WASHINGTON, Dec. 5 (UPI) -- Raytheon has received a $9 million contract to support the U.S. Defense Advanced Research Project's Agency's latest cybersecurity project.
Under the contract, Raytheon will assist the agency with developing new technologies capable of deterring cyber attacks on the country's power grid as well as other valuable assets. The project is known the Rapid Attack Detection, Isolation, and Characterization Systems program, or RADICS.
"During the last two decades, industrial control systems have evolved so that most are now connected to the Internet, making them vulnerable to cyber attack," Raytheon Technologies Networking and Communications vice president Jason Redi said in a press release. "A significant power disruption would have profound economic and human costs in the U.S, so our goals are to prevent attacks and to reduce the time required to restore power after an attack."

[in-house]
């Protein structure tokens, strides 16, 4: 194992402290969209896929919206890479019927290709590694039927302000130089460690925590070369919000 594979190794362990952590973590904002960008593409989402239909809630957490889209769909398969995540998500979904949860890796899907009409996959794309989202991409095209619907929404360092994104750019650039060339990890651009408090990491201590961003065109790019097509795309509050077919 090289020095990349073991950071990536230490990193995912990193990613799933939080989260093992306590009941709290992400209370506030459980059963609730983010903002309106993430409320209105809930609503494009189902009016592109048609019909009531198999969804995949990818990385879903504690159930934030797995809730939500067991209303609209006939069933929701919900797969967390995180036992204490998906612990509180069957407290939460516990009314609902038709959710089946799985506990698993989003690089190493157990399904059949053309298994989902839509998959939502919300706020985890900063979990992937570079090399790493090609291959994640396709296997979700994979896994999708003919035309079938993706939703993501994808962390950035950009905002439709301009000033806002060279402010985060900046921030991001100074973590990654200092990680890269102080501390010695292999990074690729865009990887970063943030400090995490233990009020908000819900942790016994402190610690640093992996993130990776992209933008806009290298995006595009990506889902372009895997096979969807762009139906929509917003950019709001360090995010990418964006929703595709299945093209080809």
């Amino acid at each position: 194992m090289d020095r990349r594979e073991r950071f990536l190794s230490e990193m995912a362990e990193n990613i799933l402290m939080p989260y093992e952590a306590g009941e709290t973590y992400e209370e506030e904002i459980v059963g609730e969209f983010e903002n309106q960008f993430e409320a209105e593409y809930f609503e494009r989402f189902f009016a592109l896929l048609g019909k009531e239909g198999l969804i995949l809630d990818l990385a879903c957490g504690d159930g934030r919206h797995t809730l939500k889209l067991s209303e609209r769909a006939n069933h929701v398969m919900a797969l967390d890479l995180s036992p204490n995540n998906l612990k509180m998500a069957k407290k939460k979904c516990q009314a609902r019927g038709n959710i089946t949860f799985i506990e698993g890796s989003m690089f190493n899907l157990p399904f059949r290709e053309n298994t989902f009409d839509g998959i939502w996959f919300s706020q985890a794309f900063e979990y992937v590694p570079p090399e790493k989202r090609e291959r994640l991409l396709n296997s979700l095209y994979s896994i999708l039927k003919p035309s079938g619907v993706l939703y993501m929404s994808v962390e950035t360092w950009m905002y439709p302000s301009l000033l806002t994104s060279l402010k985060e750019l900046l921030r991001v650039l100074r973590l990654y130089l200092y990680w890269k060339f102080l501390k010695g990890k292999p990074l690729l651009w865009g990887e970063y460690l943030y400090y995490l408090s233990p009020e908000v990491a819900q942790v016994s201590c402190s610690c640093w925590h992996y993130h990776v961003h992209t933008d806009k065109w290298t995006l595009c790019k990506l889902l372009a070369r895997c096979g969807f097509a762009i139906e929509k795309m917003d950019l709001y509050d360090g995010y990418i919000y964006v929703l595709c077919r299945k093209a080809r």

DARPA explains the goal of RADICS is the development of early-warning approaches for impending cybersecurity breaches. The agency is also eyeing other capabilities such as anomaly detection, automated reasoning, and rapid forensic characterization.
In addition to developing supportive technologies, Raytheon will also be tasked with exploring methods to secure emergency communication networks in the aftermath of a cyber attack. The company's existing approach is to isolate affected organizations from the Internet to establish a secure network and coordinate power restoration without relying on outside networks.